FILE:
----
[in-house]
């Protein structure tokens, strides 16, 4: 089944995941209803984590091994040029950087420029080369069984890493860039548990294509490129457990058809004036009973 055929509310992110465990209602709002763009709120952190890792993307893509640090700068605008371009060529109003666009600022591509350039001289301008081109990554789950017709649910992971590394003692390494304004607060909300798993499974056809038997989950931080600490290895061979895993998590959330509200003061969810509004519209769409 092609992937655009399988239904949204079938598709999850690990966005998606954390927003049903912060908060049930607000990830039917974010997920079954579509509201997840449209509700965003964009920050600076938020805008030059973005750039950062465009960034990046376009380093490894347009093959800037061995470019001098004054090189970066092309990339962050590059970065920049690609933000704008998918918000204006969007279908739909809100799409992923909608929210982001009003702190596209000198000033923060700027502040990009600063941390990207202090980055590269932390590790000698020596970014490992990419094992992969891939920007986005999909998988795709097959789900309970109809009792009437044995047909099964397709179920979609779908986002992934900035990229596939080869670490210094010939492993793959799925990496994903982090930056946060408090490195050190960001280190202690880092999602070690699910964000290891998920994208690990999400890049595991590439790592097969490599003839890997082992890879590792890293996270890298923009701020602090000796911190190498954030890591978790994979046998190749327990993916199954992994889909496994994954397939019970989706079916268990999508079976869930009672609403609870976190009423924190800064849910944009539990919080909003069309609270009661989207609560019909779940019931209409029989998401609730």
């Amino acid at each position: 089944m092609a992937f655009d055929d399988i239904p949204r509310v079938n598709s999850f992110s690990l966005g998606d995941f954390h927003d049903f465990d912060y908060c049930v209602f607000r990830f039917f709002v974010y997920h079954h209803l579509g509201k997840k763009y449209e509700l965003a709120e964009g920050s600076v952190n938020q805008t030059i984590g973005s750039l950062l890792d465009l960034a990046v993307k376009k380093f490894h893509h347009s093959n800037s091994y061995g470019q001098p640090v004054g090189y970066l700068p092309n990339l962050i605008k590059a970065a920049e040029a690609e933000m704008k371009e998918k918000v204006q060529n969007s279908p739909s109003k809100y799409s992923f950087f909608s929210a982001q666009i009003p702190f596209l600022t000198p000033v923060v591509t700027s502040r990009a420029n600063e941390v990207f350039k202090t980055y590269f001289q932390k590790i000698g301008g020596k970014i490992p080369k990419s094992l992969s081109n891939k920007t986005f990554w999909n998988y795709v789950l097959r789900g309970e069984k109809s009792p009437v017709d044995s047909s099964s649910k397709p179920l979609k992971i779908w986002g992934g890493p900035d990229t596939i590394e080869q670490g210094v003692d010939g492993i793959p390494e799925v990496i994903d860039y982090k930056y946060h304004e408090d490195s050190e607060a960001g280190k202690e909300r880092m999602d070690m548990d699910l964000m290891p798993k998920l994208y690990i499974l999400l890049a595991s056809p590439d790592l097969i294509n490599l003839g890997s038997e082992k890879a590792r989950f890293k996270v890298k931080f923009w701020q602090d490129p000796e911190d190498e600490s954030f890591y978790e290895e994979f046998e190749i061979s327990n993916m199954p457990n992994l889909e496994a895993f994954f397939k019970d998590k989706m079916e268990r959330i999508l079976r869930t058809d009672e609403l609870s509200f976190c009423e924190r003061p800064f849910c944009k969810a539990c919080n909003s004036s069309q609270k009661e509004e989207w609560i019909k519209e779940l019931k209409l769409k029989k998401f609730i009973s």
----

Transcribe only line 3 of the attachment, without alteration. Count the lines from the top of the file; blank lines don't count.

């Amino acid at each position: 089944m092609a992937f655009d055929d399988i239904p949204r509310v079938n598709s999850f992110s690990l966005g998606d995941f954390h927003d049903f465990d912060y908060c049930v209602f607000r990830f039917f709002v974010y997920h079954h209803l579509g509201k997840k763009y449209e509700l965003a709120e964009g920050s600076v952190n938020q805008t030059i984590g973005s750039l950062l890792d465009l960034a990046v993307k376009k380093f490894h893509h347009s093959n800037s091994y061995g470019q001098p640090v004054g090189y970066l700068p092309n990339l962050i605008k590059a970065a920049e040029a690609e933000m704008k371009e998918k918000v204006q060529n969007s279908p739909s109003k809100y799409s992923f950087f909608s929210a982001q666009i009003p702190f596209l600022t000198p000033v923060v591509t700027s502040r990009a420029n600063e941390v990207f350039k202090t980055y590269f001289q932390k590790i000698g301008g020596k970014i490992p080369k990419s094992l992969s081109n891939k920007t986005f990554w999909n998988y795709v789950l097959r789900g309970e069984k109809s009792p009437v017709d044995s047909s099964s649910k397709p179920l979609k992971i779908w986002g992934g890493p900035d990229t596939i590394e080869q670490g210094v003692d010939g492993i793959p390494e799925v990496i994903d860039y982090k930056y946060h304004e408090d490195s050190e607060a960001g280190k202690e909300r880092m999602d070690m548990d699910l964000m290891p798993k998920l994208y690990i499974l999400l890049a595991s056809p590439d790592l097969i294509n490599l003839g890997s038997e082992k890879a590792r989950f890293k996270v890298k931080f923009w701020q602090d490129p000796e911190d190498e600490s954030f890591y978790e290895e994979f046998e190749i061979s327990n993916m199954p457990n992994l889909e496994a895993f994954f397939k019970d998590k989706m079916e268990r959330i999508l079976r869930t058809d009672e609403l609870s509200f976190c009423e924190r003061p800064f849910c944009k969810a539990c919080n909003s004036s069309q609270k009661e509004e989207w609560i019909k519209e779940l019931k209409l769409k029989k998401f609730i009973s």